Characterization of genes involved in the synthesis of β(1→3) glucan, and investigation of genetic interactions among three Rho-type GTPase genes in the polymorphic fungus Wangiella (Exophiala) dematitidis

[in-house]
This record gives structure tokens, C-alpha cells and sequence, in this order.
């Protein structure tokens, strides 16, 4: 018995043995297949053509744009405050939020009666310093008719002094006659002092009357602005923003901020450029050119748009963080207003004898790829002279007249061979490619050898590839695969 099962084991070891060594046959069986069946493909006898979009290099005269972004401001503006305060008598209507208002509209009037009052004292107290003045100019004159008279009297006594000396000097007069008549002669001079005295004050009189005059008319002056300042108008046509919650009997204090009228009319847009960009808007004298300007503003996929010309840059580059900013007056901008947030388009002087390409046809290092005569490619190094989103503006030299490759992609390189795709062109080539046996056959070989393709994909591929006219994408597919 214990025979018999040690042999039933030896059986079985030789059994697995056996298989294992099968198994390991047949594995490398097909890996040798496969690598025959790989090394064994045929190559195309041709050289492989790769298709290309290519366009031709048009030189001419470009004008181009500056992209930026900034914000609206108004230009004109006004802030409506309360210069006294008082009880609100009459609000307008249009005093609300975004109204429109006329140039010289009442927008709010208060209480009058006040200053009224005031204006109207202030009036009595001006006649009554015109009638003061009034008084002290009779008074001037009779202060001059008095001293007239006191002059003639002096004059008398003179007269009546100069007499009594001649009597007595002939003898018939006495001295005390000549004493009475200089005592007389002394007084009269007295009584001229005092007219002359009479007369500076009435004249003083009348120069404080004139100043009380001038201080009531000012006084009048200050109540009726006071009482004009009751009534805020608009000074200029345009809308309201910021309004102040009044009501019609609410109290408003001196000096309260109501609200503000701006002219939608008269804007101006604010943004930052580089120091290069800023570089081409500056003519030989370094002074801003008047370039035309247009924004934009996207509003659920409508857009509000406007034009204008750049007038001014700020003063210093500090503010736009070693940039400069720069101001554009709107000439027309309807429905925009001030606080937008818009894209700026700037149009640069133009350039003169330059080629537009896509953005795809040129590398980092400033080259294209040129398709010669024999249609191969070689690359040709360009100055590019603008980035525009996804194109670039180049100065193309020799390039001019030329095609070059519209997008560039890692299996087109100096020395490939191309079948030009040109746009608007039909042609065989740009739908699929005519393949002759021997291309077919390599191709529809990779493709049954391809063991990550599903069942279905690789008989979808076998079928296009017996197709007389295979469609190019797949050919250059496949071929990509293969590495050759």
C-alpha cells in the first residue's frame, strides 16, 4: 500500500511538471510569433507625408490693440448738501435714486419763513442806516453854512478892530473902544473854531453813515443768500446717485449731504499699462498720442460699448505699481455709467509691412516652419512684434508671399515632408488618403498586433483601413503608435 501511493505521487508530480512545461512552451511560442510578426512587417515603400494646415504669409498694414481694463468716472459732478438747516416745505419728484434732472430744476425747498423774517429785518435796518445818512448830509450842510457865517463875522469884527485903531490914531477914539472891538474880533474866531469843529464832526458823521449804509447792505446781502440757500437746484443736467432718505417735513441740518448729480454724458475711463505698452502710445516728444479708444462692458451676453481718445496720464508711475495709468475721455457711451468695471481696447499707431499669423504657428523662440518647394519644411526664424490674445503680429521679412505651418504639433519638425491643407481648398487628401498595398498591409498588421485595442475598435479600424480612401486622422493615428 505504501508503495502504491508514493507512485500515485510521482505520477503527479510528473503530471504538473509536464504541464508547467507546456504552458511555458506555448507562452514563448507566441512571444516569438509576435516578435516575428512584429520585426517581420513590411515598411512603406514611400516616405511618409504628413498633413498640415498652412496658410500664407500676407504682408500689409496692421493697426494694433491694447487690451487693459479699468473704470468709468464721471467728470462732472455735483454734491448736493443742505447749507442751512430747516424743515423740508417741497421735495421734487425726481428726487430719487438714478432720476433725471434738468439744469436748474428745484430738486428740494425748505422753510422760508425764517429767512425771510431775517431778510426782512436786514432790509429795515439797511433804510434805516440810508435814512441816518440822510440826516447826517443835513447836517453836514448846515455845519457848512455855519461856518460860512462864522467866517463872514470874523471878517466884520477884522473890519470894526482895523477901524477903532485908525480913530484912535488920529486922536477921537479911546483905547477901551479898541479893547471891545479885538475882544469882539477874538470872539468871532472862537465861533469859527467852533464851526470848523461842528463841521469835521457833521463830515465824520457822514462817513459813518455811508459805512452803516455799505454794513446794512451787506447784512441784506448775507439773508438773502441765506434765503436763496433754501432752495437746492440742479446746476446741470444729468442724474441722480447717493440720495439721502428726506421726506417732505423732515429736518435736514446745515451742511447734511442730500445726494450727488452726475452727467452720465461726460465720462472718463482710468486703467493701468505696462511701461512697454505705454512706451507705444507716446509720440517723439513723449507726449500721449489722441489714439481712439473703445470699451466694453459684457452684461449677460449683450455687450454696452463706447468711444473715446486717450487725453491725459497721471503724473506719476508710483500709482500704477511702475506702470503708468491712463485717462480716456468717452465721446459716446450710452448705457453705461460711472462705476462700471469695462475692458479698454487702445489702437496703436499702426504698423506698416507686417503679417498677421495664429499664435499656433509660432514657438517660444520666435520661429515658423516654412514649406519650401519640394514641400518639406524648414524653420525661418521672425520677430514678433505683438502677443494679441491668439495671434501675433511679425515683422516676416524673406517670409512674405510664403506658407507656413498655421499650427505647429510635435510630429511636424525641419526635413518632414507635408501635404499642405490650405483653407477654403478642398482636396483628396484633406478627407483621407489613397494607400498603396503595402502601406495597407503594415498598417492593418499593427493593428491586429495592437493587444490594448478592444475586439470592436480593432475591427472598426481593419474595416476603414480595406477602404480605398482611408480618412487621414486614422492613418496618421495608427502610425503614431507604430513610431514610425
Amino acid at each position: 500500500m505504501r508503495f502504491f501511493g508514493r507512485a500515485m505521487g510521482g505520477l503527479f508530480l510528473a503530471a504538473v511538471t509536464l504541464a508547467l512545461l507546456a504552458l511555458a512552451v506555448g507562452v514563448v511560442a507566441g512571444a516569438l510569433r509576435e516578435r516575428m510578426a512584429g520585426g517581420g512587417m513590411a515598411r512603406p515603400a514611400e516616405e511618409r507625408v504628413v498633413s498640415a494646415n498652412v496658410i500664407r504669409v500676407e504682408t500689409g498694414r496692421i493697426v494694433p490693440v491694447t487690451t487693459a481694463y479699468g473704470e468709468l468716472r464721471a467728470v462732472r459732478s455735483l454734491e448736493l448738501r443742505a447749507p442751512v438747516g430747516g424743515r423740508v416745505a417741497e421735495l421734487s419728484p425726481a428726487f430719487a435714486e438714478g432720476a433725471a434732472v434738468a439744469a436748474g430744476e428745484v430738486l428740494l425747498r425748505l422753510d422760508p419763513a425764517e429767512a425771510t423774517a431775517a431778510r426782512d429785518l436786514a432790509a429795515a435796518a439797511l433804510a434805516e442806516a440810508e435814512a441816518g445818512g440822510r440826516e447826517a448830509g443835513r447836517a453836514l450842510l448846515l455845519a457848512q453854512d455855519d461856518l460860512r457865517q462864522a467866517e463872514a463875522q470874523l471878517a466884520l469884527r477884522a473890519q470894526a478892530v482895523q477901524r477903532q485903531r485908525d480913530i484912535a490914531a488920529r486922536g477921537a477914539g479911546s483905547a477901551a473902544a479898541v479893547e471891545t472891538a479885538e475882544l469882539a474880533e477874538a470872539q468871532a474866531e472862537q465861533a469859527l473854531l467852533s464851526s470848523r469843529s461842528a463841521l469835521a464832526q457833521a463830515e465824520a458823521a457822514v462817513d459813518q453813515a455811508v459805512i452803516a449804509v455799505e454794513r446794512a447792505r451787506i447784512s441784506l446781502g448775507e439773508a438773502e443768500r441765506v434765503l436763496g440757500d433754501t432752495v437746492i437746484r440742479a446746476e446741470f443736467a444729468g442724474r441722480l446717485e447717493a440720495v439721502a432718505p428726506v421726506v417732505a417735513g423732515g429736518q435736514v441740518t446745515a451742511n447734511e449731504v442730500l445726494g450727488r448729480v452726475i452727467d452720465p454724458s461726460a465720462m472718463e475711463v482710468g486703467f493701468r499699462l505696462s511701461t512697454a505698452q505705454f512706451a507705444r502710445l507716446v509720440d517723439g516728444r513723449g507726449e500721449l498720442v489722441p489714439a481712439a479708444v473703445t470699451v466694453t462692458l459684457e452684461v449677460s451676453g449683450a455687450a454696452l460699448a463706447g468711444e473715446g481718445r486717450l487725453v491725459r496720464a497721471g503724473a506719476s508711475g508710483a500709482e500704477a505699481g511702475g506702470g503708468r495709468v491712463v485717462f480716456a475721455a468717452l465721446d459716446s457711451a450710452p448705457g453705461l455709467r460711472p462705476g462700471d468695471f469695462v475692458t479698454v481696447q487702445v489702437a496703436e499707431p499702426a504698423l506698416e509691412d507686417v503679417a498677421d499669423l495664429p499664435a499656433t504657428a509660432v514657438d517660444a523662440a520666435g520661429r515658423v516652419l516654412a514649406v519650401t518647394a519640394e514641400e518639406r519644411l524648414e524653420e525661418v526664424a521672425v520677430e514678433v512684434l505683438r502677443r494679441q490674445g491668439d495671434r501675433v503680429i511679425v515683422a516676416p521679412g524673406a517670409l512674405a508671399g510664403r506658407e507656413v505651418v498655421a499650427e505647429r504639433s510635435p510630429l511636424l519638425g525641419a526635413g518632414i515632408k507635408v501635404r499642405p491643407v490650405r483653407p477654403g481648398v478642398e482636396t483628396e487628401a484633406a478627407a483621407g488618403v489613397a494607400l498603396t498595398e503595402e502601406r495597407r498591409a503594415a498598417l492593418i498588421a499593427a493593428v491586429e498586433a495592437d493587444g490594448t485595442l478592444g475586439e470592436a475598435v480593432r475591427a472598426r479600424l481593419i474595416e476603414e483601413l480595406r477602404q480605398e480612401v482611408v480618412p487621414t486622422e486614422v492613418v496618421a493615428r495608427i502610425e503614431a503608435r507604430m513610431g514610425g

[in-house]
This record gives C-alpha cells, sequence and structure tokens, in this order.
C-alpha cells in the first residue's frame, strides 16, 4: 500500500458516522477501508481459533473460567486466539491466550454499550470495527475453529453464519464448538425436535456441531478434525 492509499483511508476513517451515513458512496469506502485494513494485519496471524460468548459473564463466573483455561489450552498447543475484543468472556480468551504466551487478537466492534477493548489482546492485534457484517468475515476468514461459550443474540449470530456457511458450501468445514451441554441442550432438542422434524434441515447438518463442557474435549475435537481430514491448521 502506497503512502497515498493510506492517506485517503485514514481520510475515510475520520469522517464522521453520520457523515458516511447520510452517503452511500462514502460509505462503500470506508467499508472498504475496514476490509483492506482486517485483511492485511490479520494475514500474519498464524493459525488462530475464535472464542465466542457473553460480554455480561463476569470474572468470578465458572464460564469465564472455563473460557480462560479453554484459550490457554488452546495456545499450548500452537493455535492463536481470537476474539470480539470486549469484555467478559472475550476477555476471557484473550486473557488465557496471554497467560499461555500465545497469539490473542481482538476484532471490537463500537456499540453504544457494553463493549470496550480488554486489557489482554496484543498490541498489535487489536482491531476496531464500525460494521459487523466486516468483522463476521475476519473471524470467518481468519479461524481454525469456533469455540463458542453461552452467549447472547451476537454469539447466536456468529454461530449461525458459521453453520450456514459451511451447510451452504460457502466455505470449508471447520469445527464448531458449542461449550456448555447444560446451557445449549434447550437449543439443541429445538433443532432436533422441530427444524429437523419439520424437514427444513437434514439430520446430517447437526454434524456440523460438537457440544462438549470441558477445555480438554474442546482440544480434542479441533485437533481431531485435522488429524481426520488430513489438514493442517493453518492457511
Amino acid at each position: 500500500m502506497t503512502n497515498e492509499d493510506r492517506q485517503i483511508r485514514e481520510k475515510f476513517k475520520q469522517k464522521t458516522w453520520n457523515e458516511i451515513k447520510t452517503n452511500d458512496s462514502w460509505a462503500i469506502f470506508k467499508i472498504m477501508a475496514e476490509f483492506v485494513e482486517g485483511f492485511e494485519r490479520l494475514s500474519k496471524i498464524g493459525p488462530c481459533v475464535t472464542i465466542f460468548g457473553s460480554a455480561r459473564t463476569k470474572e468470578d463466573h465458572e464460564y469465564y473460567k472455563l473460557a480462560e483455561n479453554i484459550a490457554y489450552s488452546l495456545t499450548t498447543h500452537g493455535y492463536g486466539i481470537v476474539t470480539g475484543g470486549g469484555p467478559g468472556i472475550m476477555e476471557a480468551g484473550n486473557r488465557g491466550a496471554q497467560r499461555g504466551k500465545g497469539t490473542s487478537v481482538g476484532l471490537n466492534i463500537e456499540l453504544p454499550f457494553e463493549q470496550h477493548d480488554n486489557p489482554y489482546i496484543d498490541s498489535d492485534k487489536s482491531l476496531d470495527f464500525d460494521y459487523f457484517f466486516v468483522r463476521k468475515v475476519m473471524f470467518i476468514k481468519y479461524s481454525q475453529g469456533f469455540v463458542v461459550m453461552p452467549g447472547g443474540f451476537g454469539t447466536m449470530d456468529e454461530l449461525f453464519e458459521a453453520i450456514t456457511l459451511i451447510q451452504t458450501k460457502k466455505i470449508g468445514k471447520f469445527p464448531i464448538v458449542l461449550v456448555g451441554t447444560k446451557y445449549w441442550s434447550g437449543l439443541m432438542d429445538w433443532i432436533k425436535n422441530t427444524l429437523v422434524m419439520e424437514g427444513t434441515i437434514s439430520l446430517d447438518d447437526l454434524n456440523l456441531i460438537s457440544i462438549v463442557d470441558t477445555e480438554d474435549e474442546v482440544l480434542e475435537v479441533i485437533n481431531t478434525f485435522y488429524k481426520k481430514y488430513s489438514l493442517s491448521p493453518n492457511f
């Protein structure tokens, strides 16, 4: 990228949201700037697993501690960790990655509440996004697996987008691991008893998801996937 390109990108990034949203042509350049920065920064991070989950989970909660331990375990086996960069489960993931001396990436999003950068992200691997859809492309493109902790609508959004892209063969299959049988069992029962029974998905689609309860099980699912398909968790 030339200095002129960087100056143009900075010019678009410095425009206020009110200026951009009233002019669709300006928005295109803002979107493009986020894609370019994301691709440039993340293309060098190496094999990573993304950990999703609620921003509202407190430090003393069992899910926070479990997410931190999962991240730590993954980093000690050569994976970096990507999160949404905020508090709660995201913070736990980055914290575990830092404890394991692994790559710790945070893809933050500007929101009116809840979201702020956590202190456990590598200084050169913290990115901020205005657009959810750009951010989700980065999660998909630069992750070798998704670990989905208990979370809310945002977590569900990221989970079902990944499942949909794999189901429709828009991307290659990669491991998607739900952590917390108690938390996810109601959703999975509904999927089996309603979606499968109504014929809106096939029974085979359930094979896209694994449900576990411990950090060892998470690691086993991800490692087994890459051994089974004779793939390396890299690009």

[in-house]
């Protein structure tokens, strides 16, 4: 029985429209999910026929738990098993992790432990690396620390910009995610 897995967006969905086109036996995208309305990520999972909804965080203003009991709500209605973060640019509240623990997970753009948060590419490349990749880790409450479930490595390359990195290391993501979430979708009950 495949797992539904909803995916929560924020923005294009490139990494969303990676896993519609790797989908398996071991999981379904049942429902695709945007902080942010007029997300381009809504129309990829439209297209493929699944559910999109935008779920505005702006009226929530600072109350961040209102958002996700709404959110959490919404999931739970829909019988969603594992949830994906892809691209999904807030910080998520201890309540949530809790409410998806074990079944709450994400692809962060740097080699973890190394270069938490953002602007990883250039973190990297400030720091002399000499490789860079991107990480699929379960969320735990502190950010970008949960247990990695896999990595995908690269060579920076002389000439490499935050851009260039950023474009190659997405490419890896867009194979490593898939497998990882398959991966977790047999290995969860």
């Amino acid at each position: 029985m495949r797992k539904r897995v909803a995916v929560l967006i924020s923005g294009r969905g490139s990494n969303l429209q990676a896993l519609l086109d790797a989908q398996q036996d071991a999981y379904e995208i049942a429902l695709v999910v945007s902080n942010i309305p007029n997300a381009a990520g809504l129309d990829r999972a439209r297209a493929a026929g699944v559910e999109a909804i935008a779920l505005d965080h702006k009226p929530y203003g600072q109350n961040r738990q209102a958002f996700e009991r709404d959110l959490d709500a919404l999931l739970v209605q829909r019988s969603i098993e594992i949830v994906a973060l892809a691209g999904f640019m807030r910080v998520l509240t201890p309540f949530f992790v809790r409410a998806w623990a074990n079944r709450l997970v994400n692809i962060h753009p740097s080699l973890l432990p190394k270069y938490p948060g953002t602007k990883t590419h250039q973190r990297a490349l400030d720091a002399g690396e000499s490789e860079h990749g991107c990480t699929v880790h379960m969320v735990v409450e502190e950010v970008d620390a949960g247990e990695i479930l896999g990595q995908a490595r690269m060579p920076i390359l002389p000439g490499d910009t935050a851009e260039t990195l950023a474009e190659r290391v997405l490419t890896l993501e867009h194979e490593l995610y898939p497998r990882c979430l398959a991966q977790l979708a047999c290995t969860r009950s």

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Morphological transitions in Wangiella dermatitidis, a causative agent of human phaeohyphomycosis, influence virulence processes in this polymorphic fungus. My project first involved the cloning and characterizion of the β(1→3) glucan synthase gene WdFKS1, which encodes the enzyme's catalytic subunit, followed by cloning and characterizing the WdRHO1 gene, which encodes its regulatory subunit. To better understand the Rho-type GTPase-mediated regulation of cell polarity and its role in fungal morphological transitions, a homologue of WdRAC1 from a W. dermatitidis was subsequently identified by degenerate PCR and gene walking. Gene deletions of WdFKS1 and WdRHO1 in haploid W. dermatitidis were lethal, whereas the deletion of WdRAC1 was not. RNA interference on WdFKS1 mRNA expression resulted in incomplete septa and damaged cell wall integrity, as well as slow growth rate in W. dermatitidis. Overexpression studies, after site-specific integrations of WdRHO1 and WdRAC1 alleles under control of the glaA promoter into the nonessential WdPKS1 locus, showed the different alleles had different effects on the cell morphological development. For example, whereas overexpression of the wdrho1⁺ allele did not affect the growth rate of W. dermatitidis, the overexpression of wdrho1[superscript G14V], a constitutively active mutation, slowed growth and repressed true filamentous hyphal growth by promoting pseudohyphal growth. While the deletion of WdRAC1 did not affect growth, its loss retarded polarized hyphal growth in a hyphal-inducing minimal medium. Moreover, three new phenotypes of a previously derived WdCDC42 deletion mutant were discovered during this study: in the first, the wdcdc42[Delta] mutant displayed cell lysis when incubated in YPMaltose medium at 37°C; in the second, a dark budding neck abnormality was found after Calcoflour staining; and in the third, the wdcdc42[Delta] mutant displayed no branching during true hyphal growth. Interestingly, the overexpression of wdrac1[superscript G16V] complemented the second and the third phenotypes caused by the WdCDC42 deletion. In addition, the wdcdc42[Delta]/wdrac1[superscript G16V] double mutant unexpectedly displayed an interrupted carotenogenesis pathway. These results support that in W. dermatitidis, Rho-type GTPases play essential roles in growth rate determination and cellular morphogenesis, especially while producing polarized hyphal growth during its many morphological transitions.